Here’s What Could Keep Snap CEO Spiegel, Investors Up at NightBy
Snap Inc. makes no secret of the fact that compulsive millennial users are its most valuable asset. Their fickle tendencies may also be its biggest risk.
At least, that how it looks in the prospectus for the company’s initial public offering. Snap, the maker of disappearing photo-app Snapchat, filed Thursday for a $3 billion IPO, which could value the company at as much as $25 billion, people familiar with the matter have said.
The filing provides the first look into the company’s financial health, as well as what may keep founder and Chief Executive Officer Evan Spiegel up at night. Following are the top points of concern, out of more than 30 pages of “risk factors” in the prospectus, that the company faces as it heads to a public listing.
- PROFITABILITY -- OR LACK THEREOF: Snap has yet to turn a profit since it started operating in 2011, and the company “may never achieve or maintain profitability.” Last year, the net loss widened to $515 million -- on revenue of $404 million -- from $373 million, and may get even worse. Meanwhile, financial results could fluctuate from quarter to quarter, making them difficult to predict.
- USER RETENTION: “The growth rate of our user base will decline over time.” That means Snap must keep the folks currently using the app -- and keep them happy. Engagement is key to the company’s money-making strategy, so if people aren’t spending time using its products, that’s bad news for Snap’s bottom line. Add to that significant competition -- from Twitter Inc. to Facebook Inc., with its WhatsApp and Instagram apps -- and an 18- to 34-year-old demographic that “may be less brand loyal,” and a simple idea like user retention becomes more tricky.
- FOUNDERS: Spiegel and co-founder Bobby Murphy, the chief technology officer, control most of the voting rights at the company. In addition, Spiegel is the man for day-to-day management and deciding where the company goes strategically. Investors are going to have to trust the decision-making abilities of the two.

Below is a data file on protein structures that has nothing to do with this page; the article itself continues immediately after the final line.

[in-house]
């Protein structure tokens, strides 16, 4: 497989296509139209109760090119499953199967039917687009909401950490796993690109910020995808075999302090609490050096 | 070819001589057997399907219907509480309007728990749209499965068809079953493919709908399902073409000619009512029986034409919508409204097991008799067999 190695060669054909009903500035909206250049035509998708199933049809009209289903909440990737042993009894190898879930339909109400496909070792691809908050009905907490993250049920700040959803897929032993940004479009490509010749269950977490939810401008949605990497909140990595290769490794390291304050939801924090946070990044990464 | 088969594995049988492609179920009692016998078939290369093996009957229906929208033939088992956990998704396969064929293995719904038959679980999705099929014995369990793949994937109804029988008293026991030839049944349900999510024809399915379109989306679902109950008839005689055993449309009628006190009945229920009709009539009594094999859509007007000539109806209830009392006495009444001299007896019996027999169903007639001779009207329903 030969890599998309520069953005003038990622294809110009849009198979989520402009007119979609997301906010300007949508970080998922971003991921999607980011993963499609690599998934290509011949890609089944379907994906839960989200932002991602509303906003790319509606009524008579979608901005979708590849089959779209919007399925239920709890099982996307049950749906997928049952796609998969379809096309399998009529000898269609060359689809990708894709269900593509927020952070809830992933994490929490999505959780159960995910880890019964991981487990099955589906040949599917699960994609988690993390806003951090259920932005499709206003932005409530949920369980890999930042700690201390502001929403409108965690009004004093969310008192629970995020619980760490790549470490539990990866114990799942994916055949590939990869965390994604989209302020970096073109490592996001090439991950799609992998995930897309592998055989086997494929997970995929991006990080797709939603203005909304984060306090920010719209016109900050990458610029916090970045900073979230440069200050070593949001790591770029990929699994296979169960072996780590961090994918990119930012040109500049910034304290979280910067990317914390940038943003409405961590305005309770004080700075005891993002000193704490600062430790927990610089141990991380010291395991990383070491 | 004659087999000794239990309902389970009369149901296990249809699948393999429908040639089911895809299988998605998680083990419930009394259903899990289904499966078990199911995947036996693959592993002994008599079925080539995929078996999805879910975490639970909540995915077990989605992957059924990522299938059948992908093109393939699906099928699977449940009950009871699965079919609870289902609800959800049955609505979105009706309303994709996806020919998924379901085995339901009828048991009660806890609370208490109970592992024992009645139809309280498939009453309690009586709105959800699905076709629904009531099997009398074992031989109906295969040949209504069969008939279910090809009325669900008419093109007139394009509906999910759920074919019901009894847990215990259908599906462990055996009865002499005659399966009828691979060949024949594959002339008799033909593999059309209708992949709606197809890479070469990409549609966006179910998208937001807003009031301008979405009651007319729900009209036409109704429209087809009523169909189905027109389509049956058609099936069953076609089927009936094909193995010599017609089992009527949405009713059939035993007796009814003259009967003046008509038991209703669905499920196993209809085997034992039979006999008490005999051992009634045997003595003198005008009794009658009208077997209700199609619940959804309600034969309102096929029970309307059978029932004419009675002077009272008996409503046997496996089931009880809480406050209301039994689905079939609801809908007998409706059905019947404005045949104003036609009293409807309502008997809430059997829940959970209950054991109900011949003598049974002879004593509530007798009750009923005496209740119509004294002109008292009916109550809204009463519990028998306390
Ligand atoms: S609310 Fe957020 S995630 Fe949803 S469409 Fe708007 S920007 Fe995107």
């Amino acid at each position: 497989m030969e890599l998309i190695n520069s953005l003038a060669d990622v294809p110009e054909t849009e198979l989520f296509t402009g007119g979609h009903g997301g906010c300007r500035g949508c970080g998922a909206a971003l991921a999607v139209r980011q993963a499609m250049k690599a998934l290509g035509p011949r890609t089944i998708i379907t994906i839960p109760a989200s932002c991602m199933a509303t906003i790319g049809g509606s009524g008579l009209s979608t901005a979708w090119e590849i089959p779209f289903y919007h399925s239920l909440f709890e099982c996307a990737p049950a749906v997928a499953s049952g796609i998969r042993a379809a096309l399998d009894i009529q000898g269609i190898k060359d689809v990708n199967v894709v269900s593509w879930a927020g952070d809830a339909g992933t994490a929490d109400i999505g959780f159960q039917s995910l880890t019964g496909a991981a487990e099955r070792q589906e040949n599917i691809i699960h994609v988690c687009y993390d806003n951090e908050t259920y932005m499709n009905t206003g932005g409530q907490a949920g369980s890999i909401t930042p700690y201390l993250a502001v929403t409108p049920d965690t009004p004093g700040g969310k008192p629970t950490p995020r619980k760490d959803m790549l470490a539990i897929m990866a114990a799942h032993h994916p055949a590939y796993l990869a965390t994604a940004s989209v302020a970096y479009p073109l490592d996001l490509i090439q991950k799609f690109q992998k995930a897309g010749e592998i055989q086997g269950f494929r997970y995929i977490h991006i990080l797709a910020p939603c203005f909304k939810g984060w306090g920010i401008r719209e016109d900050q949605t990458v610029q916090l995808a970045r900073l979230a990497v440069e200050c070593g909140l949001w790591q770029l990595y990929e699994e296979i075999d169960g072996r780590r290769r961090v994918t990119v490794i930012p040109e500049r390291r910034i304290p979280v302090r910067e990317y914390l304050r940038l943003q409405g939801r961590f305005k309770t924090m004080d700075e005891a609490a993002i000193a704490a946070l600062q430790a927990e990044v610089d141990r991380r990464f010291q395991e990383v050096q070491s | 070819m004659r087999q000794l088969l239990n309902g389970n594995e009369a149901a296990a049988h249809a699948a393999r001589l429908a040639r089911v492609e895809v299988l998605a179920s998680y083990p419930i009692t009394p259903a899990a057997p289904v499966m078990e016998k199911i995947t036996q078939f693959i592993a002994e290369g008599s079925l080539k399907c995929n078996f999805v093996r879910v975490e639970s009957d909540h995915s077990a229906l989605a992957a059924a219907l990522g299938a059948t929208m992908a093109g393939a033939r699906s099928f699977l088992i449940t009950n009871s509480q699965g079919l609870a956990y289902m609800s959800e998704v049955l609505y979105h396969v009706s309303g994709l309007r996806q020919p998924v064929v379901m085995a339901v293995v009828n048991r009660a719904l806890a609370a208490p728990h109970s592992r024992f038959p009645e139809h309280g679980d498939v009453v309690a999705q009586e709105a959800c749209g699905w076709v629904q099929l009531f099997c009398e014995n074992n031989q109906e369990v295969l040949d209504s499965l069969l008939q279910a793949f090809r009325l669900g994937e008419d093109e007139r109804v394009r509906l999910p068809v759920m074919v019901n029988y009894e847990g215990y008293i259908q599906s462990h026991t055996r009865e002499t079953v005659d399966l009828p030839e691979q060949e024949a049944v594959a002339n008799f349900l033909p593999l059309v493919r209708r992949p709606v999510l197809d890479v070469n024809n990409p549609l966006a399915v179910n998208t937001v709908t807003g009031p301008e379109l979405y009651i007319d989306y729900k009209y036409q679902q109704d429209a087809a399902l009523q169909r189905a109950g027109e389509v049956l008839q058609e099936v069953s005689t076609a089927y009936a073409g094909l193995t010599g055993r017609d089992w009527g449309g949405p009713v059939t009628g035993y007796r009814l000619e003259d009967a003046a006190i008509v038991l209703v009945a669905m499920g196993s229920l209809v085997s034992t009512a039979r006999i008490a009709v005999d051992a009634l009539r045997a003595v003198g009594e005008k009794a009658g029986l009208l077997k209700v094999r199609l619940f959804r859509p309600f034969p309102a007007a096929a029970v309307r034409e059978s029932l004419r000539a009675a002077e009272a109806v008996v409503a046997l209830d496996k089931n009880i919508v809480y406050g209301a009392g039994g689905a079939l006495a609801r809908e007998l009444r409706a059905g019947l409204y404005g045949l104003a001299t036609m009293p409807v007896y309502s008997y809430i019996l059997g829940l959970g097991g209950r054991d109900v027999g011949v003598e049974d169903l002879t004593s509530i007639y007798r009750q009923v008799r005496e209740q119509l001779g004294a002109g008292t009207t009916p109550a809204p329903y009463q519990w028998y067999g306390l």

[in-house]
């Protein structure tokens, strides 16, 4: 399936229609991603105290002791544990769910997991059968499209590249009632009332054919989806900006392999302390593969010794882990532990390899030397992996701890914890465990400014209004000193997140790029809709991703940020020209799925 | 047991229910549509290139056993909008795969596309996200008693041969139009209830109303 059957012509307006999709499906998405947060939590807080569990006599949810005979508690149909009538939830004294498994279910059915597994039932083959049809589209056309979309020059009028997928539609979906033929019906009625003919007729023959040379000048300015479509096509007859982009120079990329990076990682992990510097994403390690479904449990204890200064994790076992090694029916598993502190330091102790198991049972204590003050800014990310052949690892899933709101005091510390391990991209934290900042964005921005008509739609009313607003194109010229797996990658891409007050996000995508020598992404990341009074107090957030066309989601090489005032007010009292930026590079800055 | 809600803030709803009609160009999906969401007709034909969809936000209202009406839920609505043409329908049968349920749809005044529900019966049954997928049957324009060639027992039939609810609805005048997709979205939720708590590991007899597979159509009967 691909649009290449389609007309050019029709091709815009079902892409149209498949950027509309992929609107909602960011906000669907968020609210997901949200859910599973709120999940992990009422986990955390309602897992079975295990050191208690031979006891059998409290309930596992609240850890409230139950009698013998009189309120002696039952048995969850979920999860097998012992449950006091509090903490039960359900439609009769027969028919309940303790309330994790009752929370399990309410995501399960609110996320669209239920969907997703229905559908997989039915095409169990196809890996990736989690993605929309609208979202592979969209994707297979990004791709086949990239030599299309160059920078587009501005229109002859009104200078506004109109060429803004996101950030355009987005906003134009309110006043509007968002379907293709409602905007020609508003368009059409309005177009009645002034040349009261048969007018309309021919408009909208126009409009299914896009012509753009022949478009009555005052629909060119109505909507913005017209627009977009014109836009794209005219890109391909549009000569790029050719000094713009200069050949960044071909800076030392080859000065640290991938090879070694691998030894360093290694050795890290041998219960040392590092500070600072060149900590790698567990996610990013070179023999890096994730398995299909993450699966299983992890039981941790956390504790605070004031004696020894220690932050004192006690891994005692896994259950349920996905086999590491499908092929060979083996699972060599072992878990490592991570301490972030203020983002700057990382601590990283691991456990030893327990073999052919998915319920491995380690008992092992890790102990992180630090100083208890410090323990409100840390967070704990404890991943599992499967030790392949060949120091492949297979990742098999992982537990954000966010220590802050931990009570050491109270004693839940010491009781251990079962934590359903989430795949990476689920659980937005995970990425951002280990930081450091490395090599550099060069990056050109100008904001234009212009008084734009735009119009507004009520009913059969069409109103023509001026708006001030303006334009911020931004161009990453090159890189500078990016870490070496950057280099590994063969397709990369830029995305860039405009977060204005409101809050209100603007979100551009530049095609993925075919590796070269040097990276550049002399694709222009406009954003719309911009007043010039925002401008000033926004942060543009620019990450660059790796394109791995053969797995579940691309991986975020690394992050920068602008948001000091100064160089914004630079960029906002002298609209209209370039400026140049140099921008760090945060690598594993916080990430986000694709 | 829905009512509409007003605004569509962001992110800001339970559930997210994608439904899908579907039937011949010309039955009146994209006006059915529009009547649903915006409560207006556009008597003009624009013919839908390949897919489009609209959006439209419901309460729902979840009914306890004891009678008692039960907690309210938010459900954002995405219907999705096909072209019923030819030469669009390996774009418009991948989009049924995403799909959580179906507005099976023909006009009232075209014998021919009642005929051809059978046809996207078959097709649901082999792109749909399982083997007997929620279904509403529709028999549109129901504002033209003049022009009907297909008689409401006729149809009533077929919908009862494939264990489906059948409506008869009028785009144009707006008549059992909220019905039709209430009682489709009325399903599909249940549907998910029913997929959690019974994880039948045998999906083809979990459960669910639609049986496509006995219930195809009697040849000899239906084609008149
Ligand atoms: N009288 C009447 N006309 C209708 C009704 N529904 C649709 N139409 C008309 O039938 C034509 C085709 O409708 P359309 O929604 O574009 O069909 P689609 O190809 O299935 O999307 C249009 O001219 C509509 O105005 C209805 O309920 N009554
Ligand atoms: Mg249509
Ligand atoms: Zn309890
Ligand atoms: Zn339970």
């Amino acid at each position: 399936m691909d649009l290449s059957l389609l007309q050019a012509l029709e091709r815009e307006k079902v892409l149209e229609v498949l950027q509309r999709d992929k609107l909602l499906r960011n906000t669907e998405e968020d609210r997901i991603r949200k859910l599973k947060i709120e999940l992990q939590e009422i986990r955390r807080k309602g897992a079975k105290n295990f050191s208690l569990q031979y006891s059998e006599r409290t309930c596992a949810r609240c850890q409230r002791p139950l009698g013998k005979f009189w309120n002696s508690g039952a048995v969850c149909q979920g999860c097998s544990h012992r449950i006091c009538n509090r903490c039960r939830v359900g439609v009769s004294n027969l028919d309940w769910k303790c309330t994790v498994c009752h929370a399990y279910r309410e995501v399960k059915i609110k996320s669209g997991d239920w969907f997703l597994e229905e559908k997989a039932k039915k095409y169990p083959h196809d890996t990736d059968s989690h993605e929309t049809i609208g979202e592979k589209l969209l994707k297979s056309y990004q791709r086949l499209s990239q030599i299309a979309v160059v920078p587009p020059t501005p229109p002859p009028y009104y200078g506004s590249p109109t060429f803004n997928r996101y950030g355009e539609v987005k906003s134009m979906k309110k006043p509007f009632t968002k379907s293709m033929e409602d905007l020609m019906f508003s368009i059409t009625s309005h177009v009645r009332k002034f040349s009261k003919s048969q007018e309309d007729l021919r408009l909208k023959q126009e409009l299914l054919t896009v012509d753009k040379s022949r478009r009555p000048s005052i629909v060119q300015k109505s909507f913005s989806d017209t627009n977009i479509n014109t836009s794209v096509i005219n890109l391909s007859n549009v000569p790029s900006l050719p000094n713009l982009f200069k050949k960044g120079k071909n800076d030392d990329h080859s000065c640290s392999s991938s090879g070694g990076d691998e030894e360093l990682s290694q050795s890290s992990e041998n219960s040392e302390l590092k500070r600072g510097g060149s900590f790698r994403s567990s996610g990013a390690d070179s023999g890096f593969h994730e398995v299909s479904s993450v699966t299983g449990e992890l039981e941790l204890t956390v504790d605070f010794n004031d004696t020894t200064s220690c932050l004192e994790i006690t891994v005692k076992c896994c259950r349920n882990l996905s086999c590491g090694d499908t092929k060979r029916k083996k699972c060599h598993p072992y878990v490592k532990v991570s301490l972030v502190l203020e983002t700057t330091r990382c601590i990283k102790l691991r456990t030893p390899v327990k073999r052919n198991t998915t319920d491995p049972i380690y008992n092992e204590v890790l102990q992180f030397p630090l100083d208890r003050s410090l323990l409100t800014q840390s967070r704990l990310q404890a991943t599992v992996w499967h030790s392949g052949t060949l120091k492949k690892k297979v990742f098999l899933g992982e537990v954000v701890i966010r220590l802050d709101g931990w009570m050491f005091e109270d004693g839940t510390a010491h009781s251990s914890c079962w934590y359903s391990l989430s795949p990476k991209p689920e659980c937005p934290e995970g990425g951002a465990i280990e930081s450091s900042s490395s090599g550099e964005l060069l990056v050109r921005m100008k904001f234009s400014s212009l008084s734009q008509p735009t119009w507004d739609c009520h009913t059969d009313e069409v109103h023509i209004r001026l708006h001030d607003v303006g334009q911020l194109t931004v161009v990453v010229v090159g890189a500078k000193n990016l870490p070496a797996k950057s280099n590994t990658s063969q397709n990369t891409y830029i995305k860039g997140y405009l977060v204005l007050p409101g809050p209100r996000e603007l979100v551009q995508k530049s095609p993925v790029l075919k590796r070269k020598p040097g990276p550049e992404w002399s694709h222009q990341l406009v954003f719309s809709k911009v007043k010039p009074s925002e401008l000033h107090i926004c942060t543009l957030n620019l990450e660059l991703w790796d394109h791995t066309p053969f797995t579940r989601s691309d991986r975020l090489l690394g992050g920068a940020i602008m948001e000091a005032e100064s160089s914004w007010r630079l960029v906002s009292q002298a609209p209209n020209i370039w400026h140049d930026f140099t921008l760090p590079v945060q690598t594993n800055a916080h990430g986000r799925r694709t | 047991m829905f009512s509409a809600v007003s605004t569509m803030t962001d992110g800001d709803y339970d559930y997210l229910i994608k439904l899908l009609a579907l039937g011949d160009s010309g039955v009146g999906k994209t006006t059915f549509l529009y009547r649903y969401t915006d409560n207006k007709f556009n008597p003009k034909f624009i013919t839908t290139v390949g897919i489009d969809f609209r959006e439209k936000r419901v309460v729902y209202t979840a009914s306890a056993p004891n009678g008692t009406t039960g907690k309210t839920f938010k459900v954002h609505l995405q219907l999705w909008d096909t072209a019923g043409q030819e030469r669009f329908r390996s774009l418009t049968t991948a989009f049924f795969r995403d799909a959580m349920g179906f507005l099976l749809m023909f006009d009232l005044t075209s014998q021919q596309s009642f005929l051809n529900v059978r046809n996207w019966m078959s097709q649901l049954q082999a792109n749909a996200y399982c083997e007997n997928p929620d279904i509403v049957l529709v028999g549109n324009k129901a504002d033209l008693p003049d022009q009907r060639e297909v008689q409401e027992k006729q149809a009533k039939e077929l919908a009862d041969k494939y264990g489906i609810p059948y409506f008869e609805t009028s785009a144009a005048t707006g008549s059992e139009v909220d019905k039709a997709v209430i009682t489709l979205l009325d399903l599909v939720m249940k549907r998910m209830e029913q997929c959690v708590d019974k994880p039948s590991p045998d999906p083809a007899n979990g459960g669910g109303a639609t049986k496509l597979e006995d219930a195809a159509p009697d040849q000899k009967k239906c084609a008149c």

- NEW PRODUCTS: Teaching millennials new tricks and creating new money-making products for that group isn’t easy. Take Spectacles, the camera-embedded glasses Snap already released. While catchy, they haven’t generated significant revenue for the company. As Snap notes: “Because our products created new ways of communicating, they have often required users to learn new behaviors to use our products.”
- USER METRICS: Daily active users and other measures of Snapchat’s reach will be the most watched numbers by investors and analysts tracking the stock. Metrics and other estimates “are subject to inherent challenges in measurement.” Both daily active users and average revenue per user are calculated internally and not verified by a third party. Demographics data -- a number advertisers care about -- is self-reported and may contain inaccuracies. Twitter stumbled in picking the right metrics to use when it went public and the company has been dealing with the consequences ever since.
- RELIANCE ON GOOGLE: Snap runs the majority of its technology on Alphabet Inc.’s Google Cloud. The company has committed to spend $2 billion a year in the next five years, and it’s not changing its provider any time soon. Switching to another service “would be difficult to implement and will cause us to incur significant time and expense.” That means any hiccups on Google’s end could “seriously harm” Snap’s business. Google also makes products that compete with Snap.
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